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G-I Holdings, Inc. v. Reliance Insurance Co.

October 26, 2009


Appeal from the United States District Court for the District of New Jersey (D.C. Civil Action No. 00-cv-06189) District Judge: Honorable Dennis M. Cavanaugh.

The opinion of the court was delivered by: Ambro, Circuit Judge


Argued January 29, 2009

Before: SCIRICA, Chief Judge, AMBRO, and SMITH, Circuit Judges.


G-I Holdings, Inc. ("G-I")*fn1 purchased from Reliance Insurance Company a policy covering claims made against G-I's directors and officers between July 1999 and July 2002. Shortly after the policy was issued, Reliance encountered financial difficulties. In the summer of 2000, Hartford Fire Insurance Company*fn2 took over claims administration for Reliance. Hartford also assumed some of Reliance's liabilities and reinsured other of those liabilities going forward. To protect itself against Reliance's impending insolvency, G-I split its initial Reliance policy with Hartford, keeping coverage for claims made up to July 15, 2000 with Reliance and shifting coverage for the remaining period (July 15, 2000 to July 1, 2002) to a new Hartford policy. Reliance went into liquidation and G-I sought coverage for three fraudulent conveyance suits against Samuel J. Heyman, its CEO, chairman of its Board of Directors and controlling shareholder. The first of those suits was brought during the amended Reliance coverage period, while the other two were brought during the Hartford coverage period. Under the policies' terms, because all three suits relate to the same allegedly fraudulent conveyance, their filing dates relate back to the date of the first suit (and thus fall within the Reliance coverage period).

G-I filed a claim for coverage in Reliance's liquidation. But it also sued Hartford, arguing both that Hartford was liable under the policy it had issued to G-I (despite the fact that the first suit, to which the other two relate back, was filed during the Reliance policy period), and that Hartford was liable to G-I under the Reliance policy because agreements Hartford entered into with Reliance made Hartford responsible for Reliance's coverage obligations. In addition, G-I contended that Hartford was barred by judicial estoppel from arguing that the suits filed during its policy period related back to the suit filed during the Reliance policy period because, in an earlier stage of the litigation, Hartford had taken a position at odds with that argument. In granting Hartford's motion for summary judgment, the District Court rejected all of these contentions. We do so as well, and thus affirm.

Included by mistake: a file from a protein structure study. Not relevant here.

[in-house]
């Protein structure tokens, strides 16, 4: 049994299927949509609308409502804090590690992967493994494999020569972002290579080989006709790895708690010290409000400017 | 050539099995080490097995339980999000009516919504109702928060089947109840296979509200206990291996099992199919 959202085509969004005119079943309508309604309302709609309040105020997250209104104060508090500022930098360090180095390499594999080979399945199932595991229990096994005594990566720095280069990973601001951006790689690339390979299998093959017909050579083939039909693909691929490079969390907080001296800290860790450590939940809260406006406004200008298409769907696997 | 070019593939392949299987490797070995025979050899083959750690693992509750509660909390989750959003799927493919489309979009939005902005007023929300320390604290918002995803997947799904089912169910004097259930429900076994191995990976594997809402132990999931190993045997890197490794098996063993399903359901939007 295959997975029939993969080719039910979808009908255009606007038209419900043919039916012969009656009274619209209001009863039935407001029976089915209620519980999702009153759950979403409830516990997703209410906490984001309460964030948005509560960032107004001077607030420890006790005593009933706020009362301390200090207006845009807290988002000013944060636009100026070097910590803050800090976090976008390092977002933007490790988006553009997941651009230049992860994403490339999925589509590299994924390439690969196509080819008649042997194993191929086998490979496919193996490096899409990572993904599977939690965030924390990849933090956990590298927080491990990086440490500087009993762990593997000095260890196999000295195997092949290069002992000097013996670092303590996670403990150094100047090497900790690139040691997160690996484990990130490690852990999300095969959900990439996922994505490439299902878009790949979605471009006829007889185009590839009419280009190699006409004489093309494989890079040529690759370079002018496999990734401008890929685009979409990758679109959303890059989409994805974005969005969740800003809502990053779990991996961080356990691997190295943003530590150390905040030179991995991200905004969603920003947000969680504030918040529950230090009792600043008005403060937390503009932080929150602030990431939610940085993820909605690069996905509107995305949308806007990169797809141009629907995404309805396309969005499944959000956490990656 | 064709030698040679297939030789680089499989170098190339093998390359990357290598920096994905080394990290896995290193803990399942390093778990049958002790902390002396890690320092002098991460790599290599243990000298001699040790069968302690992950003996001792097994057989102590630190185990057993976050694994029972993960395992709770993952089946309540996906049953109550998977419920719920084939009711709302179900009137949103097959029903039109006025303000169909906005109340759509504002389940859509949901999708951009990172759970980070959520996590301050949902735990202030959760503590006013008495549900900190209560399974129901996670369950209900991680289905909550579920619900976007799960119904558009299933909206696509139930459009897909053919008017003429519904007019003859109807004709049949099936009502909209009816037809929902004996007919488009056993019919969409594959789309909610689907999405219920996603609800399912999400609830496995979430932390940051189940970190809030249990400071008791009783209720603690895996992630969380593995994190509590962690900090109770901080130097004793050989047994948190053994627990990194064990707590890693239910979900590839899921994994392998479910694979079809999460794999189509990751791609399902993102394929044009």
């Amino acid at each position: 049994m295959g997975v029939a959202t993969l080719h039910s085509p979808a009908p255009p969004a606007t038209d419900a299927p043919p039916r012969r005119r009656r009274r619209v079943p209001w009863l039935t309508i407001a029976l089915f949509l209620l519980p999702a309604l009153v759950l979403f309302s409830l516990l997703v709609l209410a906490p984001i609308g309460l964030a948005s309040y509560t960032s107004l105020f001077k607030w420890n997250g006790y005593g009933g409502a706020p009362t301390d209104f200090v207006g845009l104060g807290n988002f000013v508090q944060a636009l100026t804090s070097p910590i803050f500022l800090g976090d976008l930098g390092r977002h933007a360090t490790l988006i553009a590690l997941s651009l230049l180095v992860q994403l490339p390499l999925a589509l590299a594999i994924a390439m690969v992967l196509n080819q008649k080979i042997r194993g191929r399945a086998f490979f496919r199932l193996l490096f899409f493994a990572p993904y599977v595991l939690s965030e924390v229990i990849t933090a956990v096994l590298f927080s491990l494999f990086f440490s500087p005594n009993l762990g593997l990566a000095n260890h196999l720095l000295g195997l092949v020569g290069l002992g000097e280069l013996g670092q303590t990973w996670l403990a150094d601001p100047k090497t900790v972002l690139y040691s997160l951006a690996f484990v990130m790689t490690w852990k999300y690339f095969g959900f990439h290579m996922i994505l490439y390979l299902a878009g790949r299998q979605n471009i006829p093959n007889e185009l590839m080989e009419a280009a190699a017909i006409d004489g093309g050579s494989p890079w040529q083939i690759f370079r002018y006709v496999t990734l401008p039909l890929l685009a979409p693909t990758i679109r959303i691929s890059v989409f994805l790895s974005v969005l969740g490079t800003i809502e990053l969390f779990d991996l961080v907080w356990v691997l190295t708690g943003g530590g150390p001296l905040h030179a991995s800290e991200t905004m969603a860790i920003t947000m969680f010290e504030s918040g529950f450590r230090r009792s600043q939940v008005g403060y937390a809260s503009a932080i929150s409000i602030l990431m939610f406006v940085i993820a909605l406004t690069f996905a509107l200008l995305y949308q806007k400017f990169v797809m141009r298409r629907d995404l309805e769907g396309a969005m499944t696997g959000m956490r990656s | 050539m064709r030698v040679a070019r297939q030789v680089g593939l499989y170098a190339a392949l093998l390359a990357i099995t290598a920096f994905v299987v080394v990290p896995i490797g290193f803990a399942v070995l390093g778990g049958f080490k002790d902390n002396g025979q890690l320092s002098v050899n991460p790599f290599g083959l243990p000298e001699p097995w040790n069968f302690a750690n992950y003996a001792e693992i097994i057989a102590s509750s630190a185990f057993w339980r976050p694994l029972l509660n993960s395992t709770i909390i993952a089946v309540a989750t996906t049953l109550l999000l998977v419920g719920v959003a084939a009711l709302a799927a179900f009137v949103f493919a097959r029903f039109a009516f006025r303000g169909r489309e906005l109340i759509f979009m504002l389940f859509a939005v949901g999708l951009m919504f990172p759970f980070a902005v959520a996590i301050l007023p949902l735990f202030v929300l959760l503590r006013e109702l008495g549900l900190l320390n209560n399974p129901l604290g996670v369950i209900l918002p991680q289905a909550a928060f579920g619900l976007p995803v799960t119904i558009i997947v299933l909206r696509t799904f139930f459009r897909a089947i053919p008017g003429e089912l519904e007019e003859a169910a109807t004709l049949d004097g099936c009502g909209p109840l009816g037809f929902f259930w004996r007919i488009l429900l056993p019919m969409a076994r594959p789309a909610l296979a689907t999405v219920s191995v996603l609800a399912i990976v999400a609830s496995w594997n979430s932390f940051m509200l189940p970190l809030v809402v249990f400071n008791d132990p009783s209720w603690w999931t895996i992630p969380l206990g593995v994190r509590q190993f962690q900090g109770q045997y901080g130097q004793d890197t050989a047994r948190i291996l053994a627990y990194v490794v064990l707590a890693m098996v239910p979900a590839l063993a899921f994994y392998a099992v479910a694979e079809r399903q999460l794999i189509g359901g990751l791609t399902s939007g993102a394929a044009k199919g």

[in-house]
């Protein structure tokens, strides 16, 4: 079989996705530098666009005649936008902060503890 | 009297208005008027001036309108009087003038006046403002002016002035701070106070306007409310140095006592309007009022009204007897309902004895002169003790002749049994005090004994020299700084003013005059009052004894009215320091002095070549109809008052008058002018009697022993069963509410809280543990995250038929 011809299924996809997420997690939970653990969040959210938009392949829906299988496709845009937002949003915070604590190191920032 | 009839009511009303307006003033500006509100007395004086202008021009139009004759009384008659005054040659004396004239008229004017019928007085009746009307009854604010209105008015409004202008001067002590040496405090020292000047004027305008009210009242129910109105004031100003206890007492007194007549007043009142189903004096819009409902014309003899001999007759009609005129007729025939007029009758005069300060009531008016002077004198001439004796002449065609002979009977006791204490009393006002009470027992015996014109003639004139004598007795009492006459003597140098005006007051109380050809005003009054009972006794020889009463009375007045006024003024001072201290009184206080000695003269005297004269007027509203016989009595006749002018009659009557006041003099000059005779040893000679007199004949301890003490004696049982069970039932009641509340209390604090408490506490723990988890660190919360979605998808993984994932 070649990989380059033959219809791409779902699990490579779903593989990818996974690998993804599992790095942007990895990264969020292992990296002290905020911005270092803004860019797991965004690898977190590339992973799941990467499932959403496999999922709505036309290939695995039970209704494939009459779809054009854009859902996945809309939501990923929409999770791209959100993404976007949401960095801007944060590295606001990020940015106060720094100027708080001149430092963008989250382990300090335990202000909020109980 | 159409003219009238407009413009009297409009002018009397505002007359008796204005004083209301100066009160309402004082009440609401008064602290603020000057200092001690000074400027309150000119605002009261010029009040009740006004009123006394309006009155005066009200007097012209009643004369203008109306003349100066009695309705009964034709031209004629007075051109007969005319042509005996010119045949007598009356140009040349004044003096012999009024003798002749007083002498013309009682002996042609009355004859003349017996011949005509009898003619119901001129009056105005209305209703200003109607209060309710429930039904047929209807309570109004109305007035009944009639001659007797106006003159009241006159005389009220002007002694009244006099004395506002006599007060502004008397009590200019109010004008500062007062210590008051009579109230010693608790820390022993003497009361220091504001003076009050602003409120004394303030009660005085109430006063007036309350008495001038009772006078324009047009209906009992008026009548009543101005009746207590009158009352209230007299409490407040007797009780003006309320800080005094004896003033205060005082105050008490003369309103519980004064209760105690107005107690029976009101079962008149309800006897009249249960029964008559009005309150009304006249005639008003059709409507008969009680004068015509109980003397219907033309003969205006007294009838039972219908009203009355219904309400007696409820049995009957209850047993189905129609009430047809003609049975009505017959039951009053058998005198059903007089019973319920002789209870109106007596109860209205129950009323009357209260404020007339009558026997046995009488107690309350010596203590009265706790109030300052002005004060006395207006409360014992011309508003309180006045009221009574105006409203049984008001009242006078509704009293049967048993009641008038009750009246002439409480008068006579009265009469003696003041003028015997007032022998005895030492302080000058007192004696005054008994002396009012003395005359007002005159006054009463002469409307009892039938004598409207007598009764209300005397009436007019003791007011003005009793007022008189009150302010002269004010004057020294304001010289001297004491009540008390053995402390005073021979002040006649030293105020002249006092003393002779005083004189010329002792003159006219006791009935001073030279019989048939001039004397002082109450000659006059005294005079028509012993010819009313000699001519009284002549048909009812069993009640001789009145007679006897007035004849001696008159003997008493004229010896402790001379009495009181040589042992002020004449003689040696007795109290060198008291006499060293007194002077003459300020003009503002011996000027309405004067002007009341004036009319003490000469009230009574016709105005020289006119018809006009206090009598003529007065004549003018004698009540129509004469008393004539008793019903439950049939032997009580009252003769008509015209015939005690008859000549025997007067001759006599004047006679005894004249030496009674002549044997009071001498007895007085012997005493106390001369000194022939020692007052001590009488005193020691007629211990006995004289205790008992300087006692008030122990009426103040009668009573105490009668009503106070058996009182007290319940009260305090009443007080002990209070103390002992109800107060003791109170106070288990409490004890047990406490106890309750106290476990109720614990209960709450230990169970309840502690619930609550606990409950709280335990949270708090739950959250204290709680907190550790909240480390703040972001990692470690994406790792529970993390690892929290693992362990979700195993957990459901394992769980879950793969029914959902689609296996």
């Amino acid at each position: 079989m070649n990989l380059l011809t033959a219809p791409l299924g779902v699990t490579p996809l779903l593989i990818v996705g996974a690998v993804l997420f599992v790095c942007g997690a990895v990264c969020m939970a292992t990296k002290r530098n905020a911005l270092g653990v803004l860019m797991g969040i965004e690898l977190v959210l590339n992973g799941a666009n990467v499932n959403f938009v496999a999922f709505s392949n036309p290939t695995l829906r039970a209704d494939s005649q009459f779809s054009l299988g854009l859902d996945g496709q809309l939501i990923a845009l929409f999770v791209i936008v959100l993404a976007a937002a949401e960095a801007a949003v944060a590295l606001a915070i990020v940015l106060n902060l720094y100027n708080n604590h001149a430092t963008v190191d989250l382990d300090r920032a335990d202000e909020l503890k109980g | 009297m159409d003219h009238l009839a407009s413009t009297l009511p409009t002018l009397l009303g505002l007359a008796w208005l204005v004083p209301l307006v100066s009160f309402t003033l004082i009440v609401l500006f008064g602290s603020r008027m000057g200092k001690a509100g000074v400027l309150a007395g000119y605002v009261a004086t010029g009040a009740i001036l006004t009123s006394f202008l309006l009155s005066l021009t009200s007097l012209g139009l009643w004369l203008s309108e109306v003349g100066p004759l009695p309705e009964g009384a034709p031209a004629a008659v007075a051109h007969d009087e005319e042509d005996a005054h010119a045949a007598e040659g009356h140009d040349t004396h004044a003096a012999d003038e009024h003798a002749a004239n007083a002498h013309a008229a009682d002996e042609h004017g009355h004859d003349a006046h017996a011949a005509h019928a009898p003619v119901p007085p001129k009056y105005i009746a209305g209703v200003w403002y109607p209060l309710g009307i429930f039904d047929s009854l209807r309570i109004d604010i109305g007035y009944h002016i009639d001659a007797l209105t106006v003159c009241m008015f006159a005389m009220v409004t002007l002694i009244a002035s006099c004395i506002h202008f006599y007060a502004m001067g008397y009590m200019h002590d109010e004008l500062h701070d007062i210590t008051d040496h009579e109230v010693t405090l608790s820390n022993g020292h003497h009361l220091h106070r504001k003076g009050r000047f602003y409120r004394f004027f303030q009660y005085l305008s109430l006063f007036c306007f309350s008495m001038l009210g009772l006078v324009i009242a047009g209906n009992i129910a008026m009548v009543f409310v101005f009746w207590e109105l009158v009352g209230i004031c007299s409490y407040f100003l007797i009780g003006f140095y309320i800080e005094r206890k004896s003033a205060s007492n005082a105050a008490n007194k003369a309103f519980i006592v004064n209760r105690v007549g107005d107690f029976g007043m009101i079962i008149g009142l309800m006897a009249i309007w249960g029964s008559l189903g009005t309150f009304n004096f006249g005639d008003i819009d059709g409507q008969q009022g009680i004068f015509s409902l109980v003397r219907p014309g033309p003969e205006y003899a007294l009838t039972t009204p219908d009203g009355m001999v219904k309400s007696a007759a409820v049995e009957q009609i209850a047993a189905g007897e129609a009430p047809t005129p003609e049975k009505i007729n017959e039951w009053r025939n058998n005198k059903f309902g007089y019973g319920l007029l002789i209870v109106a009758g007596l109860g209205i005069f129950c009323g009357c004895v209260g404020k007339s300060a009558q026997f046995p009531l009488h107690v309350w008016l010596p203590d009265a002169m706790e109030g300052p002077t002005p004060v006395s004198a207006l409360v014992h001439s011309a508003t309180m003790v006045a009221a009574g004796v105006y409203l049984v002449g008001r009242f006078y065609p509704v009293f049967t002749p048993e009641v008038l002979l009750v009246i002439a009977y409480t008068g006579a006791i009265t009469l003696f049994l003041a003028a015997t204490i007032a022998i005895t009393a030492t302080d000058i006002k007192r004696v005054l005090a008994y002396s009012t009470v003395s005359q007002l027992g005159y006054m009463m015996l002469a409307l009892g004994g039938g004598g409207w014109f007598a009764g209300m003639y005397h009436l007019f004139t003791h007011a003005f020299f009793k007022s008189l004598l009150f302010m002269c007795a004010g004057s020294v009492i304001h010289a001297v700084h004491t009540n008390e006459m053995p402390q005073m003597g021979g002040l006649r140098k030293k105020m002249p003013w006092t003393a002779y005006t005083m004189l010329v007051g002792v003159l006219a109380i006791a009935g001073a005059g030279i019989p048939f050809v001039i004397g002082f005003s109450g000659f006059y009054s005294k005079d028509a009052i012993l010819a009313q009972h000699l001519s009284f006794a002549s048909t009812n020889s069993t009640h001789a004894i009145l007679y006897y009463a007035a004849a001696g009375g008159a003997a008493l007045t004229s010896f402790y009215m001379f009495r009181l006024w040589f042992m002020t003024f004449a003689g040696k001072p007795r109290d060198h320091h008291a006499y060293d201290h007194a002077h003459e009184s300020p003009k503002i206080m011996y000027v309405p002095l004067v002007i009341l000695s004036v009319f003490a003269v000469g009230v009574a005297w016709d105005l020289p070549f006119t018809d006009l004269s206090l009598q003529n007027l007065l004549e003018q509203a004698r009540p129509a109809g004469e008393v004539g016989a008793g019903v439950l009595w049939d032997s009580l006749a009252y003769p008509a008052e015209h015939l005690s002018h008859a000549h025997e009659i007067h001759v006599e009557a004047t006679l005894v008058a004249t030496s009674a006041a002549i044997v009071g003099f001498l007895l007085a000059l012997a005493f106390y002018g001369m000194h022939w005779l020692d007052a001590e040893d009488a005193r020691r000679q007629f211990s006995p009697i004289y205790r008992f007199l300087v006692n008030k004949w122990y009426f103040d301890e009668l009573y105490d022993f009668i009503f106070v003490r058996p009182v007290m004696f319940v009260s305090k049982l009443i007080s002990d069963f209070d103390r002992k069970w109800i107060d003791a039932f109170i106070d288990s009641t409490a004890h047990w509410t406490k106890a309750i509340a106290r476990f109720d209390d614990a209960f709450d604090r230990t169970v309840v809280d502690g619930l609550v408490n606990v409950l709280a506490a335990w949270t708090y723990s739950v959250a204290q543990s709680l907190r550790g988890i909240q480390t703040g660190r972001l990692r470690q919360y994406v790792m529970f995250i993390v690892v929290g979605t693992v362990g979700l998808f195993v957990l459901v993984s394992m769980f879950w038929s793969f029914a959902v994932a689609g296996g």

In February 2000, G-I bought an insurance policy from Reliance that covered liability arising out of claims made by third parties against G-I's directors and officers (including Heyman) between July 1, 1999 and July 1, 2002. The policy included an "interrelated wrongful acts" provision, stating that the filing date of all suits arising from the same wrongful act would be the date on which the first such suit was filed. The coverage limit was $15 million. G-I appears to have paid a premium of $185,000.

In 1997, facing more than $200 million in existing asbestos liability and the prospect of hundreds of thousands of future claims, G-I distributed to Heyman the stock of a profitable subsidiary. As expected, asbestos claimants or their representatives filed fraudulent conveyance actions against Heyman and G-I: these were filed on (1) January 3, 2000 by an injured employee seeking class certification (the "Nettles action"); (2) September 19, 2000 by the Center for Claims Resolution, a non-profit entity created by asbestos defendants to pay claims (the "CCR action"); and (3) September 17, 2001 by the Official Committee of Asbestos Claimants in G-I's Chapter 11 bankruptcy case filed in 2001 (the "Claimants Committee action").*fn3